The Orang-utan Rehabilitation Sanctuary in Sepilok is home to over 60 rescued primates – and feeding time has become the star attraction with tourists.

The sanctuary, located in Sabah, Borneo, seeks to rehabilitate orphaned or endangered orang-utans and eventually release them back into the wild. This often takes several years and staff work endlessly to provide the comfort and support these primates need.

The newly-released orang-utans live wild in the reserve and are free to come and go as they please, but many return for the regular food supplies provided by the centre.

It’s purposefully designed to be monotonous and boring so as to encourage the apes to start to forage for themselves but many still rely on it.

Milk, bananas and fruit are left on various platforms within the 43km2 reserve, and tourists can watch these feeding frenzies unfold from a viewing platform nearby. Watch the video above to see the baby monkeys swinging in on the left! Super cute.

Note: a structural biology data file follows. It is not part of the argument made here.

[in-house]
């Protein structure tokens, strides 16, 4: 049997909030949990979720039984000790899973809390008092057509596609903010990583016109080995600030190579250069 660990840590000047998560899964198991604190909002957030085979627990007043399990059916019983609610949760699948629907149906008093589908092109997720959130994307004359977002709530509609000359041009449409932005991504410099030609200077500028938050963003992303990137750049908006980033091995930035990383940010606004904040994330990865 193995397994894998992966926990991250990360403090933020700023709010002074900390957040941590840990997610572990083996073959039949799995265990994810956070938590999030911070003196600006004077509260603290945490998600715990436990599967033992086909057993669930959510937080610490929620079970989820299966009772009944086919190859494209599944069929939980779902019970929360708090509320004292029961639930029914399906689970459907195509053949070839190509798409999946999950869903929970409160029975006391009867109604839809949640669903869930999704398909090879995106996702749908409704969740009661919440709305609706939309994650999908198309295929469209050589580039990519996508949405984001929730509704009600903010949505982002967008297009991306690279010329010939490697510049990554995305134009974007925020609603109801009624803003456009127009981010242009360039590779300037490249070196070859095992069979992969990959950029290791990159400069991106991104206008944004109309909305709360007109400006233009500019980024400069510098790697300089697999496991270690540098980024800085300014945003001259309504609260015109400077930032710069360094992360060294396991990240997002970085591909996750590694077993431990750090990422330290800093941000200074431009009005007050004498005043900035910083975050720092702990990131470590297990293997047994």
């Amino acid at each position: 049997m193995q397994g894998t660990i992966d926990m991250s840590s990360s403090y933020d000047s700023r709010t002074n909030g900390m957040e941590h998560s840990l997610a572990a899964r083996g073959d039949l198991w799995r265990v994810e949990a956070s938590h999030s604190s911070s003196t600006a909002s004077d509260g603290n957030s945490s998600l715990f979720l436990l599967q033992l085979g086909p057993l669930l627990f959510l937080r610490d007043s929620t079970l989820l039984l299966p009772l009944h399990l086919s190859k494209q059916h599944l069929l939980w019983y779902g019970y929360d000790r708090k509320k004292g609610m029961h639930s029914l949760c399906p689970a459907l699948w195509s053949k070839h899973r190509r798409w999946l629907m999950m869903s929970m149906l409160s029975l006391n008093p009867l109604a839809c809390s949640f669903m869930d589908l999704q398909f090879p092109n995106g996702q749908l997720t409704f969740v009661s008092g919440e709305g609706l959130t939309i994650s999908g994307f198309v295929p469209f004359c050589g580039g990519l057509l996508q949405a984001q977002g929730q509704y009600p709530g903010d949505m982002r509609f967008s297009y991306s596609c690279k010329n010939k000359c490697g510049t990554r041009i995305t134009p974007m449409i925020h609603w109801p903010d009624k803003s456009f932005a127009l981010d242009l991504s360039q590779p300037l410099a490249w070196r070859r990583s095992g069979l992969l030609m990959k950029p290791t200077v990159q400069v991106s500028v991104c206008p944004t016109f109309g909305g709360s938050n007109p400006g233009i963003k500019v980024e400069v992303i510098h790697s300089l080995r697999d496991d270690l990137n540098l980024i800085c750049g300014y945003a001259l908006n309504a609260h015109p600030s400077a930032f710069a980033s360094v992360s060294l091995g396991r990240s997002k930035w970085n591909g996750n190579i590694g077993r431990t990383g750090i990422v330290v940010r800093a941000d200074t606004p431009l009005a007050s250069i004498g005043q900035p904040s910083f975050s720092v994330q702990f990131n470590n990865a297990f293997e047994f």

What are the feeding times?

Entry to the park costs 30MR and includes access to walking trails, canopy walk and two feeding times: 10am and 3pm.

There’s no guarantee you’ll see orang-utans but you’re chances are pretty good. If you don’t see any during the morning session, return for the afternoon spot.

How to get to the Orang-utan Rehab Centre

From Sandakan: There are 5 public buses which come directly to Sepilok (at 9:00am, 10:30am 11:30am, 1:00pm and 2:00pm) and five returning back to Sandakan (at 10:30am, 11:30am, 12:30pm, 2:00pm and 4:00pm). The bus journey takes 45 minutes and costs 4RM per person. Many of the hotels nearby can also arrange a shuttle service and it is very easy to take a taxi too.

From Kota Kinabalu: The journey takes 5 hours by bus stopping at junction ‘Jalan Sepilok’, a 2.5 km walk from the centre. However, there are frequent flights from KK to Sandakan which take approx. 45 minutes with return prices starting from as little £20 GBP.

Find out how you can help the orang-utans by visiting the Orang-utan Appeal UK website.

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